Book Review: Our Chemical Hearts

June 28, 2019

When the news came out that this book was being adapted into a movie, I knew my review had to be up, eventually. I’m trying to make it a habit where I read the book before the adaptation and for once, I can watch the movie in peace because I’ve read this last year already!

 

 

 

Our Chemical Hearts is about the new girl, Grace Town, her walking stick and boyish clothes makes Henry Page curious, especially when she’s into writing—just like him. As the editors of the school newspaper, Henry  into Grace’s life and why she’s so withdrawn from the world. As he finds out, he must decide whether to accept Grace as she is or move on…

"I let her draw all the breath from my lips to save herself." - page 145

I tried to summarise with no spoilers. When I read this book, I recently added it to my ‘To Be Read List’ and I was still figuring out what I like to read. I borrowed it from the library, not only for its intriguing blurb but cute cover too!

 

I haven’t read other books by Krystal Sutherland but while reading this one; it felt like I read another version of John Green. The dramatic quotes and metaphors, as touching and beautiful as they were—sometimes they weren’t necessary. Although, it kept me curious every chapter as it didn’t reveal much yet made me turn the page to read more. Even if the chapters were long. 

"When you hear that the milky way is made up of 400 billion stars, and you think "Oh shit, that's pretty big" but your puny brain will never really be able to comprehend how gigantic it is because we were built too small. That's what it felt like." - page 65

I liked the flow of the book; the plot was interesting and the emotions behind it. It had a good ending that wasn’t that cliche. Sutherland introduced us to Henry’s life and just an event so to say, that takes place. Once he’s gone over that obstacle or experienced it, we’re taken out but left with a satisfied yet understanding ending. As a writer, I found it as closure. The characters and their feelings wouldn’t change that much in a book. It takes time, and that’s what made Grace so realistic. 

"Grace Town is a riddle wrapped up in a mystery inside an enigma." - Henry, page 70

Yet, I wasn’t a fan of the characters in the book. I liked the plot more than the characters. First, our lovely writer, Henry Page. Personality wise, he’s okay at the start but ended up needy and made it all about it. I know it becomes hard when you have a crush on someone and just want to be with them but Henry seemed like he could ‘fix’ Grace. It’s like  with her. Yet in the beginning he described her as a heroin junkie, which by far is the worst description ever. Come on Henry, you’re a writer… think better. Then there’s Murray, a walking and living Australian stereotype which annoyed me. Lola felt queer-bating because she was just there. Henry’s sister who made little sense at all. Someone who went to Yale yet  and caused ructions in high school? That  sense at all. Even Henry’s parents are too ‘chilled’ to be actual parents. They let their kids drink and stay out. The author tried too hard to make her characters different. A few would work but all of them was too overwhelming. Grace Town was realistic to me but at one time I was like ‘Come on! Just show us already!’ Yet from Henry’s perspective he’s clueless compared to the readers who would figured it out by the little clues already.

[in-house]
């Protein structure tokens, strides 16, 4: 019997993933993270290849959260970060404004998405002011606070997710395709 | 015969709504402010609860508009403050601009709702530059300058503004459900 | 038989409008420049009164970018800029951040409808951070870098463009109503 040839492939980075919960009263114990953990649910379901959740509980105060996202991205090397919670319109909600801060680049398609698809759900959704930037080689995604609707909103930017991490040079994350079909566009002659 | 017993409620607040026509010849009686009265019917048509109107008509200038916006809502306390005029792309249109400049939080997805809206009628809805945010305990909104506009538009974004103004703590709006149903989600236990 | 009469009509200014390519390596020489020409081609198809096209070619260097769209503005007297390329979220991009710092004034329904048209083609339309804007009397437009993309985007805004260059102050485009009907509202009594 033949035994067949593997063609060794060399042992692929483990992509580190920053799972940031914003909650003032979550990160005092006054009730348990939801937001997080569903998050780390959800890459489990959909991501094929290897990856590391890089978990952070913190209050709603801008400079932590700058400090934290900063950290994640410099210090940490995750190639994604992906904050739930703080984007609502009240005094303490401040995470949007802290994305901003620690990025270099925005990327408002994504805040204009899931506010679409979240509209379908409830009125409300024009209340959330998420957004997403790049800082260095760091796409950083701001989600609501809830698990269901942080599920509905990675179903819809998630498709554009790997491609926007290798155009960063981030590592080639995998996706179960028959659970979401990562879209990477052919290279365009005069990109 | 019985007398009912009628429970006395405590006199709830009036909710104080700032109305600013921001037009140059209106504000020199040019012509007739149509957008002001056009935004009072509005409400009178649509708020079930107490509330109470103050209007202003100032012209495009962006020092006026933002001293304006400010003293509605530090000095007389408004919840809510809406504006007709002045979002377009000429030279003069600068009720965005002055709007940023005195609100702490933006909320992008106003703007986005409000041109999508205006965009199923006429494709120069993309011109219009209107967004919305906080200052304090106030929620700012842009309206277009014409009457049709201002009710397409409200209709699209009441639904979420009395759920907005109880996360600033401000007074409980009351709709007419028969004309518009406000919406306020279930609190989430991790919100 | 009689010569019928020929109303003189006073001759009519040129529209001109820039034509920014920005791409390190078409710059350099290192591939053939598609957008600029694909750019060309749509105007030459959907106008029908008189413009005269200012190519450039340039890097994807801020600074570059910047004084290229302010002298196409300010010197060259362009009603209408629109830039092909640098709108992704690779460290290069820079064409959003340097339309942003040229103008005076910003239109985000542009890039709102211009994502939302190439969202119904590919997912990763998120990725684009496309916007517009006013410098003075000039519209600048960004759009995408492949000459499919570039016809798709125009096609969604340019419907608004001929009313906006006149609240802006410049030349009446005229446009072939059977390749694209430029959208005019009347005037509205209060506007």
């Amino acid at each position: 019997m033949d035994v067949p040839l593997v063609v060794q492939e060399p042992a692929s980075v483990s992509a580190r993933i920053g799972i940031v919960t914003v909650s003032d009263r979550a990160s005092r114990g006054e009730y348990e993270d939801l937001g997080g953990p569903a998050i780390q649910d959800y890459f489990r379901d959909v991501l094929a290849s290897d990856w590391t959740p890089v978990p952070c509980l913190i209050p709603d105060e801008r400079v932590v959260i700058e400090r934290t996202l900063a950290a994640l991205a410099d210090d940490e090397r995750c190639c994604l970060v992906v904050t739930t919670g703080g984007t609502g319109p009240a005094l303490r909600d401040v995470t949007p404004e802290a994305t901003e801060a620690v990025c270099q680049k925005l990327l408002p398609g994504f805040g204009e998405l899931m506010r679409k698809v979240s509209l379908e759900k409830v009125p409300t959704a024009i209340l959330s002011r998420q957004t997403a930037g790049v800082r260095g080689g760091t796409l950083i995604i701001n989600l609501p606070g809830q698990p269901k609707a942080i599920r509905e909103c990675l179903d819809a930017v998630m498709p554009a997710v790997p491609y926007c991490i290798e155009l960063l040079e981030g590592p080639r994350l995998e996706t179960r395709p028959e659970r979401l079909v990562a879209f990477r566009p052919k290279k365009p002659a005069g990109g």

"Thinking of Grace Town and how, if people really were assembled from pieces of the universe, her soul was made of stardust and chaos." - page 113 

I want to discuss the theme of this book but I don’t want to give away any spoilers. It was realistic and what made it better was that we saw it through a teenager’s perspective. It takes time and everyone goes through it differently, whether there’s physical or mental change… it’s something that  with overnight. It could take years or never to accept what’s happened, that’s why I’m happy with the ending. There’s more to Henry and Grace’s lives but that’s all we get. Unless there’s a sequel ;)

"I didn't want to say anything to the kid, but I thought as we watched her, that the more he breathed her in, the sicker and sicker he'd get." - Murray, page 126

 

I wouldn’t know how to rate this… there're some things I love while others I hate. Yet for the plot and the message it sent, I’ll give MCH a rating of three stars. A knock-off of John Green but still good.

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